(iv) Pancreas: It is yellow- coloured gland present just behind the stomach. It secretes pancreatic juice. Pancreatic duct carries pancreatic juice to small intestine.
(v) Intestinal glands: These lie in the wall of small intestine and secrete intestinal juice.
[C] Physiology of nutrition:-
(i) Ingestion: Man is omnivorous in feeding and is holozoic.
Ingestion involves carrying the food to the mouth with the help of hands and cutting of food with incisors or canines depending upon the nature of food.
(ii) Digestion: In man, digestion is started in buccal cavity and completed in intestine.
(a) Buccal cavity: Here, food is chewed with the help of premolars and molars which increases the rate of action of salivary amylase. Food is mixed with saliva of salivary gland.
(b) In stomach: Food is mixed with gastric juice which contains mucus, hydrochloric acid, pepsin, rennin and a weak lipase enzyme.
Mucus, lubricates the food and protects the inner lining of the stomach from the action of acids.
Functions of Hydrochloric acid
Pepsin hydrolyses proteins into proteoses and peptones.
Lipase enzymes hydrolyses small amounts of fats into fatty acids and glycerol.
Curdling of milk is done by the enzyme rennin. (Rennin is not found in human beings, it found only in cattles)
(c) In small intestine: The small intestine is the site of the complete digestion of carbohydrates, proteins and fats. Food is mixed with three digestive juices, bile juice, pancreatic juice and intestinal juice. Bile juice provide alkaline medium and emulsifies fats [conversion of larger fat globules into smaller fat droplets] but is a non enzymatic digestive juice so has no chemical action on food. Pancreatic juice contains trypsin, pancreatic amylase and pancreatic lipase enzymes which digest the peptones, starch and fats into peptides, maltose and fatty acids.
Intestinal juice contains aminopeptidase, intestinal amylase, maltase, sucrase and lipase enzymes:-
(iii) Absorption: Absorption of the digested food occurs through the epithelial surface of the villi & microvilli of small intestine.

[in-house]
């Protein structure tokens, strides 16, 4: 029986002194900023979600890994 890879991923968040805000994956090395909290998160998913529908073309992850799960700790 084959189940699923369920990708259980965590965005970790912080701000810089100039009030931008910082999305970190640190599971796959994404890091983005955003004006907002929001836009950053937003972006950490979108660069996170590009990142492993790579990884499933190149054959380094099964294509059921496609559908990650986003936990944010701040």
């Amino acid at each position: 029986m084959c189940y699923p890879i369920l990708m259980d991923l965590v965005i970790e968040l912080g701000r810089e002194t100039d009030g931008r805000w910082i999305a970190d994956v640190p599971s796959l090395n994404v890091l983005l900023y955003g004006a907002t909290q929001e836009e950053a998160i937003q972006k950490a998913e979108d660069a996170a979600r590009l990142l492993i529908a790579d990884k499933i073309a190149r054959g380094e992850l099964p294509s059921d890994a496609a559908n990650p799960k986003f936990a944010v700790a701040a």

Inner surface of small intestine is raised into 4 millions of finger-like folds called villi.
Each cell of villus is with electron microscopic processes called microvilli.
Each villus is with blood capillaries and a lymph capillary.
(iv) Assimilation: It is a process by which absorbed nutrients are utilized to re-synthesize complex molecules like carbohydrates, proteins and fats inside the cells.
(v) Egestion: Removal of waste products from the body is known as egestion.
Name of Element
|Main Sources||Main Functions|
|1||Sodium||Common salt, fish, meat, eggs, milk||Muscle contraction, neural impulse conduction.|
|2||Potassium||All food materials||Muscle contraction, neural impulse conduction.|
|3||Calcium||Milk, eggs, green leafy vegetables, cereals.||Strengthening of bones and teeth.|
|4||Phosphorus||Milk, green leafy vegetables, millets, dry fruits, liver.||Strengthening of bones and teeth.|
|5||Iron||Liver, eggs, oat, green leafy vegetables||Formation of haemoglobin in blood.|
|6||Iodine||Common salts, sea food, green leafy vegetable .||Goitre disease is caused due to deficiency of Thyroxin hormone .|
- It is where the digestion of nutrients such as carbohydrates, proteins, and fats takes place.
- The small intestine is designed to absorb digested food effectively with its lengthy structure and inner lining consisting of villi and microvilli.
- These villi increase the surface area for absorption and each villus contains blood capillaries and a lymph capillary.
- The small intestine is divided into three parts: duodenum, jejunum, and ileum.
- The duodenum receives bile juice and pancreatic juice, which aid in the digestion of fats, proteins, and carbohydrates.
- The jejunum is responsible for the digestion and absorption of nutrients, including lipophilic nutrients and water.
- The ileum is the last part of the small intestine and is involved in the complete digestion of food and the absorption of digested food.
- Therefore, the main function of the small intestine is the digestion of nutrients.
|1. What is the function of the digestive system in human beings?|
|2. What are the different organs present in the human digestive system?|
|3. How does the digestive system help in maintaining good health?|
|4. What are some common digestive disorders?|
|5. How can one maintain a healthy digestive system?|